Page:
Before Amish Quilts and Shoo-fly Pies
The history of Lancaster begins almost four hundred years ago with the Susquehannocks, Indian traders, an Englishman by the name of Penn that kept getting in trouble, and hardworking Swiss Mennonite families willing to risk it all to escape religious oppression.
A town is born (pronounced LANK-iss-ter)
In 1729, Lancaster County was carved out of the western frontier of Chester County. Lancaster was declared a Townsted and the county seat (population 15) in 1730. Construction of the first county courthouse was begun that year on land given by James Hamilton along with land for a market and a prison. In 1734 Lancaster was laid out on land owned by Hamilton with the county courthouse in the center. Lancaster was incorporated as a borough in 1742. It was named by a Quaker settler, John Wright, for the city of Lancaster in England.
Hamilton sold lots to middle-class artisans, merchants, and professionals. Earliest residents were required to erect within one year a substantial dwelling house with dimensions of sixteen feet square at least, with a good chimney of brick or stone. Innkeepers were known to acquire 15-20 acre lots for pasturing animals. By 1742 Lancaster was one of the largest inland towns in the British Empire, with 270 houses and 750 inhabitants.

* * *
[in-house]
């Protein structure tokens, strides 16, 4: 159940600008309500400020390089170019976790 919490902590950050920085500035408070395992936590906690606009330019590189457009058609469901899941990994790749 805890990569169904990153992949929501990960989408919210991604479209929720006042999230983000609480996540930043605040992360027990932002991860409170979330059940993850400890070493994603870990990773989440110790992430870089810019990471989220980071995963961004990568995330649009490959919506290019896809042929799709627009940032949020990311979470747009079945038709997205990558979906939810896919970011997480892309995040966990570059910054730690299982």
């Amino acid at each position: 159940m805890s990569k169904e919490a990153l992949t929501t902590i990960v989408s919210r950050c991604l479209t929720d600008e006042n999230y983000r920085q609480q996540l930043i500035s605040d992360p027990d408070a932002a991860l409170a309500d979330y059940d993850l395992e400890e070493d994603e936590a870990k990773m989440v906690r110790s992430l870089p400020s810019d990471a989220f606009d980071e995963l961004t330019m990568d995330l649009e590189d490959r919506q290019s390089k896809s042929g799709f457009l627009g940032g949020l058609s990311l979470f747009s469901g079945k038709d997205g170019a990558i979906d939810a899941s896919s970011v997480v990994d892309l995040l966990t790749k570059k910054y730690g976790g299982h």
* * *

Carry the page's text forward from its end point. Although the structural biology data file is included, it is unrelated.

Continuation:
Booze for furs
Long before the birth of Lancaster, French and English traders exchanged beads, blankets, knives, axes, guns, and liquor with the native Americans for coveted furs. As early as 1630, trading posts were established near the Susquehanna River and along navigable waterways. Among the tribes that were here, were the Susquehannocks, fierce fighters later known as the Conestogas, described by Captain John Smith as ‘giants of men’ – some as tall as seven feet. Early settlers were fair and friendly with the Indians. Fortunately, there was practically no conflict.
Penn’s ‘Holy Experiment’
In 1681 King Charles II granted land in America to William Penn in payment of a debt owed to Penn’s father. Many in England were glad to get rid of Penn and his Quaker friends—he had been kicked out of Oxford University, banished from his home, and imprisoned for eight months in the Tower of London for his heretical beliefs. Penn was made governor of the colony, offering impartial liberty of conscience to all who were under religious oppression. He wanted to call it New Wales, but the king insisted on Pennsylvania (Penn’s Woods). Penn expanded his colony by purchasing lands from the Native Americans and then meeting frequently with them to cultivate peace and friendship.
They dared to dream
The first permanent settlers consisted of several families numbering 29, led by Hans Herr. They were poor, hardworking Swiss Mennonites that had gone to England by way of Germany and Holland after being persecuted and banished from their homelands where religious oppression included imprisonment, torture, and death. Like the Quakers, the Mennonites “took not the sword, swore not at all, were non-resistant, and in dress were plain and in manners simple.” They arrived in Philadelphia in 1710, and in 1711 walked 60 miles along crude Indian trails into the wilderness know as Conestogo in what is now Lancaster County, where land was less expensive.